Bicycle bombs myth debunked

Back in the UK after the long haul nightmare, it was refreshing to find an article about research rigorously debunking the myth of the bicycle bomb. This is important because cycles seem to be an easy target for the security Taliban who are wont to ban bikes from all sorts of places, such as station platforms or the area around the Houses of Parliament, because of the risk that they might be used to cause an explosion.
The article was by the peerless John Adams of University College, the acknowledged expert on risk, who was at a seminar where a couple of researchers had examined every incident of terrorists using bicycles to convey bombs and it triggered off something of a debate, which can be read here: .
There are, interestingly, rather more such incidents than might be expected, over 30 stretching back to 1939, and several of these have caused deaths, though none in the UK. However, the vast majority of these explosions have been caused by items carried by the bike, in a bag or a pannier, and not by turning the bike into a bomb itself. Indeed, as John Adams points out, this is very difficult: the problem for the bombers is that if they use the inside of the frame to store explosives, then the caps which they seal it in have to be stronger than the frame itself, or otherwise, as he puts it, ‘you get an interesting firework’. Moreover, even if bikes were a likely source of attack used by terrorists, cars and motorbikes are much more likely and there are no concomitant restrictions on them.
There are several interesting responses to Adams’ article. For example, as Dave Holladay points out, the fact that the police remove any bike from the Westminster area when, of course, if it were a bomb interfering with it would presumably trigger it off. Another respondent points out that while the police take off panniers in Edinburgh station, because a bomb may be left in them, they make no such equivalent checks on motorbike boxes or even cars.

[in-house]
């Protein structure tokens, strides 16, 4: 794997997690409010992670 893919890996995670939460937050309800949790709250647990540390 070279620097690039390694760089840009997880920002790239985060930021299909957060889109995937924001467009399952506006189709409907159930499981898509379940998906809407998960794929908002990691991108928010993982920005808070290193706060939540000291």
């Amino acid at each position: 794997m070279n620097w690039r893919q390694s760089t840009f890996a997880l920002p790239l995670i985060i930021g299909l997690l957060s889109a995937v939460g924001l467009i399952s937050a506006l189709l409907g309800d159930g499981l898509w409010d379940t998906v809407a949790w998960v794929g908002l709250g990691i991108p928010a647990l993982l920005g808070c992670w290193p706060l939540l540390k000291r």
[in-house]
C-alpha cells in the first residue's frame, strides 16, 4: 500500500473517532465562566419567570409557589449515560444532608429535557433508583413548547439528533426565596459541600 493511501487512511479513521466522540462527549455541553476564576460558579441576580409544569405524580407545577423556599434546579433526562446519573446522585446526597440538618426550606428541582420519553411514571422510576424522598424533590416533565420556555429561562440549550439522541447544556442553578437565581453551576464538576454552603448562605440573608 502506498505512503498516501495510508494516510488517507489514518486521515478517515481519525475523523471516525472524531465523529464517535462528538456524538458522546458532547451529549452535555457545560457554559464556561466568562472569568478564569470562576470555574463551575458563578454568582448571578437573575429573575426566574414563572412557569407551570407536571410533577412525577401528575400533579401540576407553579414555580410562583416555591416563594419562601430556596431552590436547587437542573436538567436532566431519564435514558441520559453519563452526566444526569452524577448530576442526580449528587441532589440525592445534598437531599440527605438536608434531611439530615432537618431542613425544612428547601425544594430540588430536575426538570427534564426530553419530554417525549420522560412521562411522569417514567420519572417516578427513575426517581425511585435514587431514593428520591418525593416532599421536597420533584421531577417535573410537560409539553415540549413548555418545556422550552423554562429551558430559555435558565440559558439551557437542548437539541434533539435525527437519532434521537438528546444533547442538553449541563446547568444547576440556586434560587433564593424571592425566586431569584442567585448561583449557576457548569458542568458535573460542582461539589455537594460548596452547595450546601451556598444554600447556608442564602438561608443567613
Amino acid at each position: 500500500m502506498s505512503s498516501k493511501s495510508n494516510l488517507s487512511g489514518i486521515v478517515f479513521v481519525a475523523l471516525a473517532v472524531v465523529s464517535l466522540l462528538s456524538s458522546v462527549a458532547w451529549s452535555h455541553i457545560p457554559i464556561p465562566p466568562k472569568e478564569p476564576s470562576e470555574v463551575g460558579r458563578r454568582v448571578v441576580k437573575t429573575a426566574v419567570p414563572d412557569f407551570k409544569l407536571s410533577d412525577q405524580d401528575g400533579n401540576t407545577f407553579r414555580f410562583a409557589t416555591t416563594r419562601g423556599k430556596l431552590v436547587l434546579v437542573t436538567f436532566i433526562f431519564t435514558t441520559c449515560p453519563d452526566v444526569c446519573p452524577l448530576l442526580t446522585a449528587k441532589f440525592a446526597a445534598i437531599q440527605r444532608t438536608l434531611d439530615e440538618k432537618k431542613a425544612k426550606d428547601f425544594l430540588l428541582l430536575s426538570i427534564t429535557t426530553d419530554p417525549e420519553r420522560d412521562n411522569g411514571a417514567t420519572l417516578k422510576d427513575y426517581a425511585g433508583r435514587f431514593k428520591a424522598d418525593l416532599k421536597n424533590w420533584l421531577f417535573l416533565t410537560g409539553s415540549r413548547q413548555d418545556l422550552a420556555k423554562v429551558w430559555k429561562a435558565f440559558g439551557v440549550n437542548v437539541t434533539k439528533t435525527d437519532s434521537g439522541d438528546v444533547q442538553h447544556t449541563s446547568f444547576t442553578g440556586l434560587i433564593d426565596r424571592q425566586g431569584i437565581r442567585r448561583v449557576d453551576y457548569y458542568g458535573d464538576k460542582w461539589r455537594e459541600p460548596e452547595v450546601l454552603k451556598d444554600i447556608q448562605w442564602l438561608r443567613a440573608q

If, as all politicians now seem to argue, they want people to use their bikes more, then this type of petty restriction should be removed, unless it can be shown that bikes really do represent a significant risk.
The trouble with these security threats is that they are not brought out into the open because of fears of giving information to potential terrorists. However, while this may be understandable in certain cases, unless the security forces are more ready to discuss this type of issue – and there may be perfectly acceptable reasons not to allow bike parking around Westminster – then growing scepticism by the public will result in more and more disregard for what they have to say. The British Transport Police has taken a much more sensible line over these issues by, for example, not arming their officers at major stations with machine guns because their senior officers recognise that firing such a gun in a crowded area is more likely to kill innocent citizens than the terrorists. (see my Rail article on this subject: Let’s at least have some debate on this issue.

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